The continuing ERA saga

[Excerpted from the March 2024 issue of The Voter.]

According to staunch supporters of the Equal Rights Amendment (ERA) as the 28th Amendment to the U.S. Constitution, the federal government has sidestepped certification of the ERA even though 38 states, the required three-fourths majority, have ratified. However, the backstory to this position is complicated. Adding to the confusion, more than 80 percent of men and women in the United States believe the U.S. Constitution already guarantees equal rights, according to national data.

At the core of the ERA controversy over certification is the 1982 deadline Congress set for states to ratify the ERA. Thirty-five states ratified the ERA prior to the deadline, three fewer than the three-fourths required by the Constitution. More than 3 decades after the deadline, Nevada, Illinois, and Virginia became the final states needed for full ratification. ERA supporters say the deadline is meaningless because it appears in the ERA Preamble (or proposing clause), not in the ERA Articles. Further complicating matters, five states that had ratified the ERA passed resolutions to rescind, or revoke, their ratifications. However, there doesn’t appear to be a recognized process for rescinding. Close to her death, according to the Atlantic magazine, Supreme Court Justice Ruth Bader Ginsburg, a longtime cheerleader for women’s rights and, in particular, the ERA, told Georgetown Law School students, “I would like to see a new beginning. I’d like it to start over,” referring to ERA enabling legislation and the ratification process.

Women nationwide have mobilized to become a unified bloc in favor of certifying the ERA now, arguing that states ratified the ERA based on the Articles, not the Preamble. LWVAAC recently joined the national ERA Coalition, along with the LWVMD and LWVUS and approximately 300 other organizations, to help push the ERA across the finish line, one way or another. The LWV believes the root cause of inequality must be addressed by amending the U.S. Constitution. Even though women have gained the right to vote, they continue to battle systematic discrimination in the form of unequal pay, workplace harassment, pregnancy discrimination, domestic violence, limited access to comprehensive health care, and more. The ERA would elevate the standards by which the courts scrutinize sex-based discrimination, protect against the rollback of rights, and pave the way for further legislative progress towards sex and gender equality.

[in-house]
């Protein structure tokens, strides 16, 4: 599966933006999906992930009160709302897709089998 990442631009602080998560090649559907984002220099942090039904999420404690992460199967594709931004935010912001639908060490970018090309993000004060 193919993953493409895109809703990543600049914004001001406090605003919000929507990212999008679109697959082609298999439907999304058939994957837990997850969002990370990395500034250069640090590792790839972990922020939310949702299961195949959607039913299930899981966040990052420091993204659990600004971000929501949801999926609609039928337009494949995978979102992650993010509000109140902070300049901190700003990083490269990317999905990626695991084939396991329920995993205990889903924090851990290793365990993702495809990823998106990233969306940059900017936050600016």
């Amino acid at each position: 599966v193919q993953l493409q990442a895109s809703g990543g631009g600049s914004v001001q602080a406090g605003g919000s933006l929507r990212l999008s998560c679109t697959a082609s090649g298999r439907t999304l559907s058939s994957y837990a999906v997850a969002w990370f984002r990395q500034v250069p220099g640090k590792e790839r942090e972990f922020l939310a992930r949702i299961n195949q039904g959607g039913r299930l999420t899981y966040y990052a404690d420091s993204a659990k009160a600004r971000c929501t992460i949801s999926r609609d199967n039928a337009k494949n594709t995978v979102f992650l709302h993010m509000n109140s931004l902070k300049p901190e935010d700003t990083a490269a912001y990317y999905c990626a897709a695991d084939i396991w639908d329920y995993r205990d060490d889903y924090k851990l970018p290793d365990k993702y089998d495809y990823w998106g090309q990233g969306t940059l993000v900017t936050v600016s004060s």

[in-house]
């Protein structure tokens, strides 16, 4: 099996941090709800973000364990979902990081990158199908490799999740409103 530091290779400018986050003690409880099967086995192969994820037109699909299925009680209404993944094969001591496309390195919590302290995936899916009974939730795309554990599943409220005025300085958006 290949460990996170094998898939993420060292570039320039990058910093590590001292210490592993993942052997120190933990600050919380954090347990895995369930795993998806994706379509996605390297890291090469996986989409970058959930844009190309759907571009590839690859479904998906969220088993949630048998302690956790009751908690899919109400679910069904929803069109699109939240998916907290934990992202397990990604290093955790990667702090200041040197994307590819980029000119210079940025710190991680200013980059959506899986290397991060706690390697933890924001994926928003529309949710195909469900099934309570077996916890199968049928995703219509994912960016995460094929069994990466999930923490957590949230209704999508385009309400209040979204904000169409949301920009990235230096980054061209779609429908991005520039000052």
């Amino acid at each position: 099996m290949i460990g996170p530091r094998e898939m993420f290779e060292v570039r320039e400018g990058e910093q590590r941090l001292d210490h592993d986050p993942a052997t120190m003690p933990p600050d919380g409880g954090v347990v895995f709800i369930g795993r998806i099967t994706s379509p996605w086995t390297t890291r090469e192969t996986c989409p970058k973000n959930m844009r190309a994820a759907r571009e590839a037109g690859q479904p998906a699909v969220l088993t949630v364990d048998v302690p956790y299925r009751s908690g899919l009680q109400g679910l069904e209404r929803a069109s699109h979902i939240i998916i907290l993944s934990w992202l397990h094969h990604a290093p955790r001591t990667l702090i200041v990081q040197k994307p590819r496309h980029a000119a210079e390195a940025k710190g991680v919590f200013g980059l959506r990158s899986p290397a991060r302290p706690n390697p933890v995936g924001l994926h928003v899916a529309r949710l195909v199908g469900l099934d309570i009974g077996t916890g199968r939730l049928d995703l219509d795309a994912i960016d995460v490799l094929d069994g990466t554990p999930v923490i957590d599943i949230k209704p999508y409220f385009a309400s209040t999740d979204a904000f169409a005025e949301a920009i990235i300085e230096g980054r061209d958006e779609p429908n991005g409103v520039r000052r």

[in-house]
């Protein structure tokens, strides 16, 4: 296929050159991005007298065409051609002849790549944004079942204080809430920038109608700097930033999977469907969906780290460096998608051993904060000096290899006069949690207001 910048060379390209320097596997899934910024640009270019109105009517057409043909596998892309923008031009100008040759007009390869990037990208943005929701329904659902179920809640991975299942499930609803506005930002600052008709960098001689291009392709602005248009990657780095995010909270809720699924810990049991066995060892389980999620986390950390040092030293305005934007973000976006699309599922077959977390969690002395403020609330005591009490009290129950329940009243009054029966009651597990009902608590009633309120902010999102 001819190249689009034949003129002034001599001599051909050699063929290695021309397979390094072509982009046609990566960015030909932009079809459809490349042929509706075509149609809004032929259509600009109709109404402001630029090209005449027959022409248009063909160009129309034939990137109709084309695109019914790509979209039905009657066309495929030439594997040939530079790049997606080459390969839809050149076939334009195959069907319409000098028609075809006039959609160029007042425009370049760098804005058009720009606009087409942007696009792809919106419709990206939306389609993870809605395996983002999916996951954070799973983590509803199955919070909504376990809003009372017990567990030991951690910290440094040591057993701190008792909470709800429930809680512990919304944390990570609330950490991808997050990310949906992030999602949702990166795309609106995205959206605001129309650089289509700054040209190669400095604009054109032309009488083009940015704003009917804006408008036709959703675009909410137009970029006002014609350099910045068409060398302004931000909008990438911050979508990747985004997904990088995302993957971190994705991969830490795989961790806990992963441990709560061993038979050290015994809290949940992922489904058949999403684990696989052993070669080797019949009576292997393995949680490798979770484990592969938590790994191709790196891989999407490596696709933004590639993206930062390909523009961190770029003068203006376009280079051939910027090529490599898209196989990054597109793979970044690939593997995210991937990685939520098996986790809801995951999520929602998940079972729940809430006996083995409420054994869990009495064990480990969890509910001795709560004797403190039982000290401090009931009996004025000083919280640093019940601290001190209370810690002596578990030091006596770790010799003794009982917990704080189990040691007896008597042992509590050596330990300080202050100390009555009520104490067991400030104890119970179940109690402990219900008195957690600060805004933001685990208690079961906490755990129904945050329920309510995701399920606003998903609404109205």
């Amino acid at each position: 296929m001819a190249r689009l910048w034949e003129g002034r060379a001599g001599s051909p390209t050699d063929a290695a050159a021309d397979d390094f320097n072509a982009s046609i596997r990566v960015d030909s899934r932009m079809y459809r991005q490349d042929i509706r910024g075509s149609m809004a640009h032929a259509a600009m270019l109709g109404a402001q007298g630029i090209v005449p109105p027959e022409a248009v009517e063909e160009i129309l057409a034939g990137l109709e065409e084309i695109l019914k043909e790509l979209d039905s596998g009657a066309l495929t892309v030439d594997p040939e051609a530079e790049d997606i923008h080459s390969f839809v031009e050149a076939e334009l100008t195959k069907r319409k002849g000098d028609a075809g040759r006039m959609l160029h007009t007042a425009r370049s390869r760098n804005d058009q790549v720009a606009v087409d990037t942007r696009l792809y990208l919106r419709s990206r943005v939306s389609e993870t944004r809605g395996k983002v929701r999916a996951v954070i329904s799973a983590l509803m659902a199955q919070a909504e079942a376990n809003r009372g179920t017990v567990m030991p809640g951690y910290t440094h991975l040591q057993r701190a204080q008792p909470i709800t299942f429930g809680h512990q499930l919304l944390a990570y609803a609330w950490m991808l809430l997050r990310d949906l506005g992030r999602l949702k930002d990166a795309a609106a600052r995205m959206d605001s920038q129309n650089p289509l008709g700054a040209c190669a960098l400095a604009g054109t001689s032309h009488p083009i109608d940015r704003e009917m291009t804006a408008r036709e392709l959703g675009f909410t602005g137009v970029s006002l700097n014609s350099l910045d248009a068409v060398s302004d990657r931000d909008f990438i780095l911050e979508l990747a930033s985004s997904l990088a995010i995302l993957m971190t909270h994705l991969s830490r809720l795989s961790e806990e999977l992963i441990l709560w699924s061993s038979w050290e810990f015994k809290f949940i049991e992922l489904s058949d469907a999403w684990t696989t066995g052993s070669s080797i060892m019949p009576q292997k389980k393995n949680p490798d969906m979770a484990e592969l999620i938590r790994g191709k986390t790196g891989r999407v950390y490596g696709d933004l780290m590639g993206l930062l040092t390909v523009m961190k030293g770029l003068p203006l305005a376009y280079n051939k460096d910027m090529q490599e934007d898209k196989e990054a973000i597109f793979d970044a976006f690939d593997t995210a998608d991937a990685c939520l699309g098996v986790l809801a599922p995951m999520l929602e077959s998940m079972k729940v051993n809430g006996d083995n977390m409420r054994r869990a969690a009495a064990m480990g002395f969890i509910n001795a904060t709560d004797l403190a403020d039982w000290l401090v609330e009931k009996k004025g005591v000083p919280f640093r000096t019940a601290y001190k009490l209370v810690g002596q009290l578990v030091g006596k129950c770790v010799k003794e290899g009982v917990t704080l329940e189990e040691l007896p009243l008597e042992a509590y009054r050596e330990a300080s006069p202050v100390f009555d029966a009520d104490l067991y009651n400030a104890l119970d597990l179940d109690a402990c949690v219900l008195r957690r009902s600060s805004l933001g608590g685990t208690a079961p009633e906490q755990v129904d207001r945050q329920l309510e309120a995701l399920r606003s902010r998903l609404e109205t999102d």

A coalition of U.S. Representatives recently introduced legislation to affirm the validity of the ERA's ratification and remove the time limit. Rallies to support the legislation have been well attended by members of our nation’s most notable women’s rights groups, including a young cohort of women who want to make their own reproductive and gender-related decisions.

To demonstrate additional support for the cause, the Capitol Hill coalition has asked states that have ratified the ERA to reaffirm their commitments to having equal rights enshrined in the U.S. Constitution. In Maryland, the Women’s Legislative Caucus sponsored SJ1, a joint resolution reaffirming Maryland’s ratification of the ERA to be shared with Congress. The Maryland’s Women’s Legislative Caucus held a rally at the Maryland state house in support of SJ1. Maryland’s Lt. Governor Aruna Miller and Maryland Senate President Bill Ferguson were among high-level speakers who touted the validity of the ratified ERA and the importance of the reaffirming legislation as a signal to Congress to act on the ERA. Rally supporters represented national, state, and local organizations with an array of pro ERA posters and banners. Several LWVAAC members joined the rally to show support for the ERA and Maryland’s stance. The Maryland General Assembly passed SJ1 in May 2024.

Justice Ginsburg had it right, the ERA situation is messy. But history has shown us that the persistence and force of women, especially when they hold power, must never be underestimated.

MD Lt. Governor Miller leads rally of ERA supporters. (photo by K. Larrabee)

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